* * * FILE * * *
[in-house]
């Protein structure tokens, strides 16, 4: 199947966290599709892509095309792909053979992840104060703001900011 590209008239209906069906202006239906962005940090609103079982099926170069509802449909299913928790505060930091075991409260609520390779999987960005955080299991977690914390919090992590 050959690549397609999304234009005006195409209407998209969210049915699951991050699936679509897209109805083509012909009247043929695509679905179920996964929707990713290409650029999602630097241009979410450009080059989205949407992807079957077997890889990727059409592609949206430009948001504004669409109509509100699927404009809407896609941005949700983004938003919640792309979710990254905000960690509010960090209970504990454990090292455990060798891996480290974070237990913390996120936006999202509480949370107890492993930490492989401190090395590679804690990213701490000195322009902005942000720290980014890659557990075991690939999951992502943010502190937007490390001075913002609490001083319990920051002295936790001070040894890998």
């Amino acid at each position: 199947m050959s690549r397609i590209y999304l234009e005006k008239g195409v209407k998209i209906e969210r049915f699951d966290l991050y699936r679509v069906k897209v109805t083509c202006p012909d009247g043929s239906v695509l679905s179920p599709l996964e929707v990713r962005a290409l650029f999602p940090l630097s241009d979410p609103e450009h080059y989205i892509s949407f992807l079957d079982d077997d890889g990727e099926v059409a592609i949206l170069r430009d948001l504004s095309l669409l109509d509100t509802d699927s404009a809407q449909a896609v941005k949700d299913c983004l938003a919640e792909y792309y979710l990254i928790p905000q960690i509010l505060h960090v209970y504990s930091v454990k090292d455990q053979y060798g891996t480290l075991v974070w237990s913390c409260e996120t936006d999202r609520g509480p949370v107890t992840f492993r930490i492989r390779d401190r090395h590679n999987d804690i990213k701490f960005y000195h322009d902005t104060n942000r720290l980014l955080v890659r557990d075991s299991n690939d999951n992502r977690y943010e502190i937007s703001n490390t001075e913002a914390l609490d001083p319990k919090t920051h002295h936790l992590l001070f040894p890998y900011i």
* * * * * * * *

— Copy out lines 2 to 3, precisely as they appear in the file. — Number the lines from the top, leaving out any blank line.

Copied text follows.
């Protein structure tokens, strides 16, 4: 199947966290599709892509095309792909053979992840104060703001900011 590209008239209906069906202006239906962005940090609103079982099926170069509802449909299913928790505060930091075991409260609520390779999987960005955080299991977690914390919090992590 050959690549397609999304234009005006195409209407998209969210049915699951991050699936679509897209109805083509012909009247043929695509679905179920996964929707990713290409650029999602630097241009979410450009080059989205949407992807079957077997890889990727059409592609949206430009948001504004669409109509509100699927404009809407896609941005949700983004938003919640792309979710990254905000960690509010960090209970504990454990090292455990060798891996480290974070237990913390996120936006999202509480949370107890492993930490492989401190090395590679804690990213701490000195322009902005942000720290980014890659557990075991690939999951992502943010502190937007490390001075913002609490001083319990920051002295936790001070040894890998």
């Amino acid at each position: 199947m050959s690549r397609i590209y999304l234009e005006k008239g195409v209407k998209i209906e969210r049915f699951d966290l991050y699936r679509v069906k897209v109805t083509c202006p012909d009247g043929s239906v695509l679905s179920p599709l996964e929707v990713r962005a290409l650029f999602p940090l630097s241009d979410p609103e450009h080059y989205i892509s949407f992807l079957d079982d077997d890889g990727e099926v059409a592609i949206l170069r430009d948001l504004s095309l669409l109509d509100t509802d699927s404009a809407q449909a896609v941005k949700d299913c983004l938003a919640e792909y792309y979710l990254i928790p905000q960690i509010l505060h960090v209970y504990s930091v454990k090292d455990q053979y060798g891996t480290l075991v974070w237990s913390c409260e996120t936006d999202r609520g509480p949370v107890t992840f492993r930490i492989r390779d401190r090395h590679n999987d804690i990213k701490f960005y000195h322009d902005t104060n942000r720290l980014l955080v890659r557990d075991s299991n690939d999951n992502r977690y943010e502190i937007s703001n490390t001075e913002a914390l609490d001083p319990k919090t920051h002295h936790l992590l001070f040894p890998y900011i």